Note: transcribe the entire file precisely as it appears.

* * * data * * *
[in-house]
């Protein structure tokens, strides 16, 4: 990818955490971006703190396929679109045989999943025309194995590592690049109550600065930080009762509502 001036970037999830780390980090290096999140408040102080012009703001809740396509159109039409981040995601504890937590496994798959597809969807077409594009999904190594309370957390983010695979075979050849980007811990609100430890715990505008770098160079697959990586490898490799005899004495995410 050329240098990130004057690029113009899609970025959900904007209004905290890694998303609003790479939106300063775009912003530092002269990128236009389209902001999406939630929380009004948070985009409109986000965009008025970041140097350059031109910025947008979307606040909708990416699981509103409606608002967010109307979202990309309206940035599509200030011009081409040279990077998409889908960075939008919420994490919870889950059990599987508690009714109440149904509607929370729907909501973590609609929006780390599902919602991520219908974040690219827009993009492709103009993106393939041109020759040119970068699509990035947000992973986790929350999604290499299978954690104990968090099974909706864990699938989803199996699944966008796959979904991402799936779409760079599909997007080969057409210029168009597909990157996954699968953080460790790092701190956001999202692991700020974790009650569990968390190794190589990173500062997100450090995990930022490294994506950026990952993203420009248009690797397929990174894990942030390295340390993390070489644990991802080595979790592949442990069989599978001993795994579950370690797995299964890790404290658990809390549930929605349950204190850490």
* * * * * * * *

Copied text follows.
[in-house]
């Protein structure tokens, strides 16, 4: 990818955490971006703190396929679109045989999943025309194995590592690049109550600065930080009762509502 001036970037999830780390980090290096999140408040102080012009703001809740396509159109039409981040995601504890937590496994798959597809969807077409594009999904190594309370957390983010695979075979050849980007811990609100430890715990505008770098160079697959990586490898490799005899004495995410 050329240098990130004057690029113009899609970025959900904007209004905290890694998303609003790479939106300063775009912003530092002269990128236009389209902001999406939630929380009004948070985009409109986000965009008025970041140097350059031109910025947008979307606040909708990416699981509103409606608002967010109307979202990309309206940035599509200030011009081409040279990077998409889908960075939008919420994490919870889950059990599987508690009714109440149904509607929370729907909501973590609609929006780390599902919602991520219908974040690219827009993009492709103009993106393939041109020759040119970068699509990035947000992973986790929350999604290499299978954690104990968090099974909706864990699938989803199996699944966008796959979904991402799936779409760079599909997007080969057409210029168009597909990157996954699968953080460790790092701190956001999202692991700020974790009650569990968390190794190589990173500062997100450090995990930022490294994506950026990952993203420009248009690797397929990174894990942030390295340390993390070489644990991802080595979790592949442990069989599978001993795994579950370690797995299964890790404290658990809390549930929605349950204190850490």